• Now is the time to think about landscape projects requiring professional design.Check now (that's right, winter) with your favorite garden center or landscape firm. Let them help you assess your project. The installation of landscapes is necessarily a seasonally driven pursuit. People are often surprised when they call or come in mid-May to learn that the design and installation can't be accomplished within a few days. A good design is first and foremost an artistic, creative process that requires time. The installation component is equal parts hard physical work and artistry, too. Be one of the prepared people when spring breaks.
The seed racks beckon with colorful choices
5. Seed shopping therapy - Check out the garden center's seed racks and buy what you're going to need. Whether you're going to start them indoors or sow directly in the garden, this is an important garden activity.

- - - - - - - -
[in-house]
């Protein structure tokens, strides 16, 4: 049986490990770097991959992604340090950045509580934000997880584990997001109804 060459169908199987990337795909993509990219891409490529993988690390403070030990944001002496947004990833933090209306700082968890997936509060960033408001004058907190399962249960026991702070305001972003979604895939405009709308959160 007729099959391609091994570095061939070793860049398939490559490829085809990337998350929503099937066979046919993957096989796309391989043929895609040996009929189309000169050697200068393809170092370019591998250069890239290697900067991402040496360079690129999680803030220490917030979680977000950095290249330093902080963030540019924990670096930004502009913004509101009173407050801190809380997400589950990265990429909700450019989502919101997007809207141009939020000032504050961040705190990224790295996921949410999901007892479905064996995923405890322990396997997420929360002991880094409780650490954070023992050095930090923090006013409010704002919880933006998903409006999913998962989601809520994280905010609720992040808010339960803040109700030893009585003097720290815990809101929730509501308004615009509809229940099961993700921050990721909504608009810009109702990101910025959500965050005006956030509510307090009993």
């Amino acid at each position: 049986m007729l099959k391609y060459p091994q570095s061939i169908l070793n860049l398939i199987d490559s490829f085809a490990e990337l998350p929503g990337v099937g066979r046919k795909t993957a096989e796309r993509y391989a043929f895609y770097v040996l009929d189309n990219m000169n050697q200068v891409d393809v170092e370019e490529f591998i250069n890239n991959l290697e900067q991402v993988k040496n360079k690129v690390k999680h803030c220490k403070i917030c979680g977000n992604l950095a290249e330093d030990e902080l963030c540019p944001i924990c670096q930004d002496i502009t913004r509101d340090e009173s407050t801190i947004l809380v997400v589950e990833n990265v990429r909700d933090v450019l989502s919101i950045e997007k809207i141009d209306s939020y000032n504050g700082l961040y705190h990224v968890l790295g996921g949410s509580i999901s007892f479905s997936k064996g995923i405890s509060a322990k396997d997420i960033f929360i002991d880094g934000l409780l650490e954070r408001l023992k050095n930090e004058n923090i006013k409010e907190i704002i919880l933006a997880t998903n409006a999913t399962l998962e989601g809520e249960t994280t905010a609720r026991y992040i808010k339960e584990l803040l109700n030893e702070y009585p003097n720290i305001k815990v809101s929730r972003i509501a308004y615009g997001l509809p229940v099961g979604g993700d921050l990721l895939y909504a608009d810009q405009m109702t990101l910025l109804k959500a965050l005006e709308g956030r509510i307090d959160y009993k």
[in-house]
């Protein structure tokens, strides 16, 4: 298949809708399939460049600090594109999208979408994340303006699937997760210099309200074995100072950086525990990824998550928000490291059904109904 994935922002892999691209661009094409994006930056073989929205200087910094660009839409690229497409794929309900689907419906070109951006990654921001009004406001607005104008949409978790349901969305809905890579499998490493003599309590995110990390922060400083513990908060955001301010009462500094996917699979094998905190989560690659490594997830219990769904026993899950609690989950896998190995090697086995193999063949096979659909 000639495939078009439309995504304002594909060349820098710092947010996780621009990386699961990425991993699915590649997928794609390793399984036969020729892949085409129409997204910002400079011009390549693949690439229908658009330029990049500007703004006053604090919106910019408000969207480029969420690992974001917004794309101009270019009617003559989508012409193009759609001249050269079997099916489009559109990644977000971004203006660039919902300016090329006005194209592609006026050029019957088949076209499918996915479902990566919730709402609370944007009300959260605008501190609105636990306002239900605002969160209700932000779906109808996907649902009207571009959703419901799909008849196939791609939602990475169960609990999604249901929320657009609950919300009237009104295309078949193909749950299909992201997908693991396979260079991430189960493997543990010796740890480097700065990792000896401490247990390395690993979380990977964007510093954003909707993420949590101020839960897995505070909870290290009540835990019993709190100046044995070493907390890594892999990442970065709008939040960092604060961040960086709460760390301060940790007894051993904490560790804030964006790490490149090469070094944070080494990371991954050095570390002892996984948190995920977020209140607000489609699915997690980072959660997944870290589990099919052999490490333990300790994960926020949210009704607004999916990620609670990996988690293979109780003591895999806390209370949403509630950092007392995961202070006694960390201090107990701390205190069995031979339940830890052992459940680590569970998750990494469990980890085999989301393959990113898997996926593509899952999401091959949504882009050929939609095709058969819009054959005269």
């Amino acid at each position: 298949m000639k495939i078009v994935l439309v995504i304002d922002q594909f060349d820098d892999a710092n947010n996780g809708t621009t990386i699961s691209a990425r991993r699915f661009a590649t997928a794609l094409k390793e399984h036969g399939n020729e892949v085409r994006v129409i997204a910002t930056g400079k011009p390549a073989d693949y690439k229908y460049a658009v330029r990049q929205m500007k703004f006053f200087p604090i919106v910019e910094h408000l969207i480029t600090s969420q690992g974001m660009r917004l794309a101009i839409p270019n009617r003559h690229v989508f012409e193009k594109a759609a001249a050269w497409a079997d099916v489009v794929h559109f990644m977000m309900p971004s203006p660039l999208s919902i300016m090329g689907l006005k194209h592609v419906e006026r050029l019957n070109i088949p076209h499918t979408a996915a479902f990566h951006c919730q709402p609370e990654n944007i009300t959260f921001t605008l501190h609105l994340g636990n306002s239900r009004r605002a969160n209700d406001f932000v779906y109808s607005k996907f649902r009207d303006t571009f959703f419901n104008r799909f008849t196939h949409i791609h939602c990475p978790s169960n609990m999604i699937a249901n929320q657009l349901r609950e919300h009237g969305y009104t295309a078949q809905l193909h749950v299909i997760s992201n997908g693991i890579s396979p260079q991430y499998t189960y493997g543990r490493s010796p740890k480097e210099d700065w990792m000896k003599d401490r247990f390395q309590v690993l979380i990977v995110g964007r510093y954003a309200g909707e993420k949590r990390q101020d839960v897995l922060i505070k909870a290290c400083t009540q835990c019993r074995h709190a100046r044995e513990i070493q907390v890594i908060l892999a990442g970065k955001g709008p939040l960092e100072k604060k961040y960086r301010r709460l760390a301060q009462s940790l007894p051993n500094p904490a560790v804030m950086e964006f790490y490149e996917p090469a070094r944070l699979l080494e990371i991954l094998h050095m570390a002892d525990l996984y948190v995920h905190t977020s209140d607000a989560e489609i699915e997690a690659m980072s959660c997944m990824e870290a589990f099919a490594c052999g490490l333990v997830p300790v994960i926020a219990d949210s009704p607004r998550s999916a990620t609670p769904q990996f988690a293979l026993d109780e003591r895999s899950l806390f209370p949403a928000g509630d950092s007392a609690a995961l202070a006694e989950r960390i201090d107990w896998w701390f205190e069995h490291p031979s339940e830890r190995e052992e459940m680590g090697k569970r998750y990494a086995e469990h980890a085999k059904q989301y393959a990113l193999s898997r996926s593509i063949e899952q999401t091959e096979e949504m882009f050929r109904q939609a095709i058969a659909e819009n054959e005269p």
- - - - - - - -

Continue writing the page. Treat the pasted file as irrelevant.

Indoor plant care can help keep your thumb green
 6. Houseplant therapy - As day length and light intensity increase again houseplants are going to start stirring from the doldrums of winter hibernation. As you start seeing new growth you can think about feeding, repotting, moving plants around and adding new varieties to your collection. Houseplant care is gardening, too.

Garden itch subsiding yet?                 

Friday, January 13, 2017

2017 Landscape Resolutions


In a recent survey the number one resolution for the year wasn't dieting, but to be a better person. Truly admirable. Why not consider some resolutions to make your landscape better in 2017, too? The Hortiholic will happily share a few suggestions.

Help to reduce the spread of a very bad plant, buckthorn